As per the caveat in the former post, this blog entry regards life mid-May onwards. However, instead of taking the tradition “dear diary, today we…” trajectory, let me begin with a little ‘survival guide’ to Nepal that I’ve accumulated in my notes.
The Nepali Survival Guide (or rather, Things to be Mindful of When in Nepal)
- Go with the flow/Nepali time: For example, when someone says the bus will depart at 13:30, be ready for the set time, but always bank for at least and extra 30 minutes to one hour of that set departure time. Further, being late isn’t the end of the world; far from it in fact: folks seem to just go with the flow, and let their activities melt with the passing time.
- Snot central/lugies: “Hcwhaaack puu”. Don’t know if it’s from all the dust in the air, but a rich lugie being hucked out into the big, wide world is fairly normal, and by no means nasty as it may be in some nooks and crannies of the world. To all those sensitive to ‘inappropriate’ sounds such as belching, farting, and all things booger-related, brace yourselves for a thick blend of saliva and snot being skillfully accumulated in the esophagus and fired out of the mouth with good aim. Nonetheless, however, practice your reflex when sitting behind a cab driver, as the wind my counter their lugie’s intended trajectory.
- Face masks: With dust in mind, you may want to conjure the surgeon-esque look with a chic face mask. You can find patterns ranging from tie-dye, to cute flower prints, to abstract and bold designs, and to simple one-coloured face masks in order to coordinate your garb with these dust-fighters and up your fashion game (if that’s a thing).
- Electricity and water: Both of these babies are scarce. In regards to the latter, use it precariously when washing dishes and/or taking a bucket shower. With the former, note that power cuts change day to day. You can download nifty applications to your Smartphone or Android device in order to plan for the day’s loadshedding schedule to ensure that you can boil water (in the event that you don’t have a gas stove; cold coffee doesn’t quite make the cut); charge any necessary electronics (jumped on the chain-smoking train after Smokey Robinson – my e-cigarette – couldn’t be charged); or need to have things cooled down (what can I say, the mushiness of warms apples and grapes just get to me).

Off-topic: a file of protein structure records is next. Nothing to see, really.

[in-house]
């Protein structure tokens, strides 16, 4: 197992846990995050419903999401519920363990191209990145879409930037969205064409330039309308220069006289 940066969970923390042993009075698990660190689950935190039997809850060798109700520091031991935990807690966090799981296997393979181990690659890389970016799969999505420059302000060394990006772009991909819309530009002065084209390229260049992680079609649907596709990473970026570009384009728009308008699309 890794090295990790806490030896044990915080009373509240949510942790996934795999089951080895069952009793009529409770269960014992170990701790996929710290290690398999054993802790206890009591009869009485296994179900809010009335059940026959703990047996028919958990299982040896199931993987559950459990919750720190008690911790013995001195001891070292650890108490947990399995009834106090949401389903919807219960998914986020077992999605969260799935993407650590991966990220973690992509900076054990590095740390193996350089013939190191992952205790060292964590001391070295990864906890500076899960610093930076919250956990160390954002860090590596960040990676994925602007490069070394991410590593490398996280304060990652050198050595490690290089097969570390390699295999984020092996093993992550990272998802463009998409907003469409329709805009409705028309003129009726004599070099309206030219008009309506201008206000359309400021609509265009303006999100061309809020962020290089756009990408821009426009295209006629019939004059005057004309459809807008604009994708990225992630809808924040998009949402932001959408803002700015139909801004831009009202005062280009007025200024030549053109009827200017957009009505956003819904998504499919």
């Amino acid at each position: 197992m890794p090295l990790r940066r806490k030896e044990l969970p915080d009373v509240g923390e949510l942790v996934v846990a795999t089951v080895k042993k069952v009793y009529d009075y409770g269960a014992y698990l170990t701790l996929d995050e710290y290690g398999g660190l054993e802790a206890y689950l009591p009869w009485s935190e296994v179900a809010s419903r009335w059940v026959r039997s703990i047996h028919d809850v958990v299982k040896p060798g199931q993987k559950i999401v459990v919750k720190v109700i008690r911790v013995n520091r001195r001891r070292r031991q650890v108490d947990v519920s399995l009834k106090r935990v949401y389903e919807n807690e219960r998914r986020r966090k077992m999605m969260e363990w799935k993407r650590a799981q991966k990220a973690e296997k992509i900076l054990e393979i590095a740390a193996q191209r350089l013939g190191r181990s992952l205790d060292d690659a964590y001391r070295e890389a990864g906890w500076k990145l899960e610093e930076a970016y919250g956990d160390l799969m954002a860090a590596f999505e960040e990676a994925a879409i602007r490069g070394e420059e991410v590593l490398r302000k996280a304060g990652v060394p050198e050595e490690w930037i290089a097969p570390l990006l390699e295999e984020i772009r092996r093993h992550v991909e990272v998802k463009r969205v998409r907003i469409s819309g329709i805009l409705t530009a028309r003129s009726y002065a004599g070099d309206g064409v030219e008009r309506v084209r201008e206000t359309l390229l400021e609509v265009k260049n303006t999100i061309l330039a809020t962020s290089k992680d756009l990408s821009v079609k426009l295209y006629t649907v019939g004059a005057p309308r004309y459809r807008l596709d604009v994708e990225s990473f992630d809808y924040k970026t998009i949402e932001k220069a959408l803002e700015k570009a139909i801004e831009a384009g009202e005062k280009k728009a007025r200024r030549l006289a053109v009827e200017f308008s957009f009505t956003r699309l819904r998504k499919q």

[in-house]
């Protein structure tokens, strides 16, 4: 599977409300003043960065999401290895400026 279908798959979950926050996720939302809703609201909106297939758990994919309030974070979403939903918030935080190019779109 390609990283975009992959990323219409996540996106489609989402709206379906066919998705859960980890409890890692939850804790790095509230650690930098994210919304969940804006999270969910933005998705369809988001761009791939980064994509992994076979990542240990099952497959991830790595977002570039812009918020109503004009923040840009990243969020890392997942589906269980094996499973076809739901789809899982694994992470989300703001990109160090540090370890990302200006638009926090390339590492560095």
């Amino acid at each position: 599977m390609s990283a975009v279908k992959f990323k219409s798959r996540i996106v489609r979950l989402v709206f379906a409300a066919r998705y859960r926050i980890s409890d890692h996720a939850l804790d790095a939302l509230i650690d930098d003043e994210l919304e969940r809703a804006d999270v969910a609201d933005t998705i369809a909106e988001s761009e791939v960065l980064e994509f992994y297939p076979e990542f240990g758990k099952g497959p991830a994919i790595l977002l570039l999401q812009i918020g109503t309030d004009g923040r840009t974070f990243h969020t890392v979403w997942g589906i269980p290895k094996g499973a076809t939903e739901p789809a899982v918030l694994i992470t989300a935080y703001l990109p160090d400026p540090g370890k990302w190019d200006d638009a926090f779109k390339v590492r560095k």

- “Are you Nepali?”: for my fellow Caucasian-Asian hybrids, be prepared to be asked if your Nepali at least once a day. Not bothersome for myself at all; in fact – with by no means of consolidating the ‘science’ of eugenics – the blend of my pop’s ivory juice mixed with my mama’s mocha juice birthed a questionable Nepali broad (i.e., yours truly). Personally, I’ve found that the product of this mixing has resulted in a quasi comradeship with the locals that is only separated by the fact that I’m not actually Nepali.
- Head nod or neck stretch/dance?: Sure, what we know as a head nod – bobbing your head up and down – means yes here as well. But what is more common in Nepal (and I’m sure many other parts of the world) is a little dancing of the head side to side to denote “yes” (or, “ajer”). For myself, I initially found the latter a bit ambiguous: at first, it looks like the person is indicating a sense of uncertainty – kind of like an “eh, I don’t know”, or “your straight up crazy, but this is a subtle way of noting my feeling towards your question”. But increasingly, not only do you become accustomed to fact that this does indeed mean yes; but it’s a convenient way to loosen up the muscles in your neck, a groovy/funky way to respond to someone (I feel like I’m dancing at the clubs, hey), and it’s overall pretty contagious.
- Why are people always talking about China?: I’ll admit, I didn’t bother studying even the basics of Nepali before coming here. Because of this, I thought there was way too much conversation revolving around China (but then again, hell, who am I to say what people can/can’t talk about); or that too much attention was being brought to my ethnicity (I’m not Chinese for god’s sake!). About two weeks into my arrival, I found out that it means “no”. So, with that, “china, I’m not Chinese”.